Rick Pearson speaks with David Tretter, President of the Federation of Independent Illinois Colleges and Universities about higher education and enrollment among his member institutions. After the lengthy budget impasse took its toll on both private and public universities; David shares an update as to the current state of things and the reputational damage that has been done.
Everywhere we turn these days, we are inundated with political ads with the right talking points: creating good jobs, reducing the out-migration of our population, improving the economic vitality of our communities throughout the state. What we don’t hear much of are concrete, realistic recommendations to make that a reality.
Having worked in higher education for 30 years, I see the impact of this lack of vision firsthand. we know what doesn’t work: a $1 billion disinvestment in Illinois higher education over the past 15 years, producing higher tuition, students and parents flocking away from our colleges and universities instead of to them, and some institutions on fiscal life support.
Apr 10, 2018
The Democratic and Republican primaries are over, thankfully, for many of us. But as the candidates transition into a new gear of spending and inundating us with numbers and claims about each other, we should be closely watching what’s happening to our state’s higher education system.
We cannot escape the reality facing Illinois: People are leaving, in droves. The more our political leaders fight, the more uncertainty and angst is created, and the easier it is for talented workers and their families to find somewhere else to call home.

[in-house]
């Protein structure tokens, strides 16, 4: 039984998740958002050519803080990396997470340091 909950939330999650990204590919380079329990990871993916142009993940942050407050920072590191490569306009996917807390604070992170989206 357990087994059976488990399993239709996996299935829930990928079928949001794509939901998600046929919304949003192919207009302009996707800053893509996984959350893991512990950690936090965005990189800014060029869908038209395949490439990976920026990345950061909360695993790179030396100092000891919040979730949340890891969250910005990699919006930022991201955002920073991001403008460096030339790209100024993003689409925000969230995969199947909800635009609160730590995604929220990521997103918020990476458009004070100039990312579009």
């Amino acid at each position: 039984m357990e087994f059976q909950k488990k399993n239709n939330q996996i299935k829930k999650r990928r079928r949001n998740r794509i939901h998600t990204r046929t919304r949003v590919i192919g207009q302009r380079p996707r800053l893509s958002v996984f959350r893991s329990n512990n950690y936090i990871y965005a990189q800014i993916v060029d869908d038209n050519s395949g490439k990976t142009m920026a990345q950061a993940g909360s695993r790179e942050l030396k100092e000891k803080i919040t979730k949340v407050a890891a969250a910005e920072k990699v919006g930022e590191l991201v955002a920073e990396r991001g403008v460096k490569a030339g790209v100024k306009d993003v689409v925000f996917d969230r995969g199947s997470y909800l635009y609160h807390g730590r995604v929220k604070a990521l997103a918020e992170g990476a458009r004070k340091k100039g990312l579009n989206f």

My View: Independent colleges key to futureJan 25, 2014
These are trying times for higher education in Illinois and around our country. Colleges and universities must continue to provide higher quality educational opportunities for more students with limited resources, and help students afford college without going too far into debt. Illinois' independent colleges and universities are stepping up to meet the challenge and the results are really encouraging.
Our association, the Federation of Independent Illinois Colleges and Universities, represents nearly 60 private, nonprofit institutions around the state. Many of these schools are small and provide students a unique educational experience, specialized to their interests and geared to help them move along their chosen career path with great success.
David Tretter: Independent colleges bring value to IllinoisJan 30, 2014
These are trying times for higher education in Illinois and around our country. Colleges and universities must continue to provide higher quality educational opportunities for more students with limited resources and help students afford college without going too far into debt.
Illinois’ independent colleges and universities are stepping up to meet the challenge, and the results are encouraging.
Report says college price gap shrinkingJan 23, 2014
SPRINGFIELD — The cost of attending a four-year university is rising faster for public institutions than private ones, say private college representatives.
Despite rising prices for both public and private universities, the gap separating them is shrinking, according to a report issued Thursday by the Federation of Independent Illinois Colleges and Universities.
Report: State sees continued benefits from private collegesJan 23, 2014
Private colleges and universities reported a continued robust economic and social impact on Illinois with minimal taxpayer investment, according to a report released Thursday by the Federation of Independent Illinois Colleges & Universities.
FIICU president David Tretter said that while higher education has not been immune from Illinois’ dire fiscal straits, private institutions continue to save the state money while still educating its students and providing jobs for citizens.
Tretter said more than 62,000 people are employed by Illinois’ 59 private colleges, where more than 231,000 students are enrolled.
MAP grant race starts for college students around IllinoisJan 26, 2014
Every year college students around Illinois race to submit their Free Application for Federal Student Aid (FAFSA) in order to receive Monetary Award Programs (MAP) grants from the state. MAP grants are given on a first-come, first-served basis with funds often running out before the official application deadline. Because of this, DePaul has taken efforts to ensure that students know they need to apply as quickly as possible.